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Regionalization as an Opportunity for Meaningful Indigenous Participation in Healthcare: Comparing Canada and New Zealand

Author(s): Josée G. Lavoie | Amohia Frances Boulton | Laverne Gervais

Journal: International Indigenous Policy Journal
ISSN 1916-5781

Volume: 3;
Issue: 1;
Start page: 1;
Date: 2012;
Original page

Keywords: Indigenous | health care | Canada | New Zealand | governance | participation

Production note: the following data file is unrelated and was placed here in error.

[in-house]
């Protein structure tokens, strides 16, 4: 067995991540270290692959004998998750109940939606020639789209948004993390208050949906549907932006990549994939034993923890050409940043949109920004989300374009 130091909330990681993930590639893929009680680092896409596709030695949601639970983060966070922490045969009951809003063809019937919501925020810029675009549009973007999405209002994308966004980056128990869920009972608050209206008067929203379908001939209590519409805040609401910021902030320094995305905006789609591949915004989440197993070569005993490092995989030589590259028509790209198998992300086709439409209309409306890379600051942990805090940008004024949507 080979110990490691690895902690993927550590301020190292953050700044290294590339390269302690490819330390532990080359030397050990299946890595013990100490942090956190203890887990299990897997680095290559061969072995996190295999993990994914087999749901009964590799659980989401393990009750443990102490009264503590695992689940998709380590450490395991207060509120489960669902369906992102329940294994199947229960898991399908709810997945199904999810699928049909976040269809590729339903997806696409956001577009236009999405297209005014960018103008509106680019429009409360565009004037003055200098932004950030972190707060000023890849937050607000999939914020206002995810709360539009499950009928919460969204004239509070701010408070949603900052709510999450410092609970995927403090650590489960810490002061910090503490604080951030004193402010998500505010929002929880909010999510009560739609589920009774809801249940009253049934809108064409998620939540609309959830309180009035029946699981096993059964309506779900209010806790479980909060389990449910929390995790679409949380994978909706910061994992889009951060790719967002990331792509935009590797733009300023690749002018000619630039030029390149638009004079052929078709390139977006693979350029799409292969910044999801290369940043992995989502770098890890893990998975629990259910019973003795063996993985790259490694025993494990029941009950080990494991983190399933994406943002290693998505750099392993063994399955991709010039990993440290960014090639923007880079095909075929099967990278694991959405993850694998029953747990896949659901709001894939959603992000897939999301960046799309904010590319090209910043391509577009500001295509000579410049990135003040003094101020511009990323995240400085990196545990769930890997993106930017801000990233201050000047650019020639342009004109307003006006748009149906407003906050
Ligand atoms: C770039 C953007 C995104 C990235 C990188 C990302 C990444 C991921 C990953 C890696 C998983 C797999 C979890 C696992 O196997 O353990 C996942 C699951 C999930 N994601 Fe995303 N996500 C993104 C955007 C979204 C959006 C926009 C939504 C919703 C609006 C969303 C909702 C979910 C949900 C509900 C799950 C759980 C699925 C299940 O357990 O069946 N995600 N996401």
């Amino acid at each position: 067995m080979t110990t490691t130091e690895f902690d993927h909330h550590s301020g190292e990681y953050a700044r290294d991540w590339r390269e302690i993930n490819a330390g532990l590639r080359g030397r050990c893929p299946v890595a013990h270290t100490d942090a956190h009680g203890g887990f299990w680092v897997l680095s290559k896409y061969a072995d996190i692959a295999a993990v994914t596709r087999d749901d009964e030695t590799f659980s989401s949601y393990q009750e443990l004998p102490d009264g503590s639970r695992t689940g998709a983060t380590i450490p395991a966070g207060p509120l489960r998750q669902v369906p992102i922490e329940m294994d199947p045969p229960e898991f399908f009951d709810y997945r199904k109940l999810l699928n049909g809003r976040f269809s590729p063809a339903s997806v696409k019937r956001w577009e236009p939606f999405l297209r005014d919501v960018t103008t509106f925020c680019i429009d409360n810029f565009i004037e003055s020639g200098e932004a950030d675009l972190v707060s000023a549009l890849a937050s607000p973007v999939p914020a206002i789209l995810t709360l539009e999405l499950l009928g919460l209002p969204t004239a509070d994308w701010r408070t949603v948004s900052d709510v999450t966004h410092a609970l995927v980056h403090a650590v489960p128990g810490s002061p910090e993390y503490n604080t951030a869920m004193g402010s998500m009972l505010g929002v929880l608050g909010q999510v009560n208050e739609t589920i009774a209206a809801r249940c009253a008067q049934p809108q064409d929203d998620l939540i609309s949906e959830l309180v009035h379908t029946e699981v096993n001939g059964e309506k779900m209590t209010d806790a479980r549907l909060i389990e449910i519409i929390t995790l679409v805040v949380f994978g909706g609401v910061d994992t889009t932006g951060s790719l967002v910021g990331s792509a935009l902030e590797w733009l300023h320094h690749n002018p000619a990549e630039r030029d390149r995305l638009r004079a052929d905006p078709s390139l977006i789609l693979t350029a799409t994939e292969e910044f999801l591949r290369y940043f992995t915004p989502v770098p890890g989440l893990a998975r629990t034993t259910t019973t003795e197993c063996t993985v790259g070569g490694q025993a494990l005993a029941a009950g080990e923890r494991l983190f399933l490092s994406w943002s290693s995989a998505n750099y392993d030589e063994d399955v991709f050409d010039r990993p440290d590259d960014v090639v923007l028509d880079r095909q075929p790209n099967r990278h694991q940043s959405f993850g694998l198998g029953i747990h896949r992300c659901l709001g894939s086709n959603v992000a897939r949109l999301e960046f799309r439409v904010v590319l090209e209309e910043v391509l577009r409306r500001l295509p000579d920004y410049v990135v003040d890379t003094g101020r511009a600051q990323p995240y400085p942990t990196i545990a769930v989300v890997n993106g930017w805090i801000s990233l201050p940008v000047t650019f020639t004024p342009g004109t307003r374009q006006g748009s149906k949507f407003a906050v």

In Canada and New Zealand, policies support Indigenous participation in the planning and delivery of community-based primary health services. However, these services represent only a fraction of the health services accessed by Indigenous peoples. In New Zealand, legislation enacted in 2000 introduced mechanisms to ensure that Māori have a voice in the decisions made by health boards. In Canada, neither policies nor legislation currently ensure that Aboriginal communities are represented in provincial health systems or regional health boards. The New Zealand experience shows that adding mechanisms of participation to legislation and policies creates opportunities for Māori and health boards to engage in discussions about how to best allocate resources to reduce disparities between Māori and non-Māori health outcomes. In Canada,this dialogue may not occur. Requiring that such mechanisms be created in all Canadian jurisdictions would establish meeting places for dialogue, and assist in closing policy and access gaps that remain.
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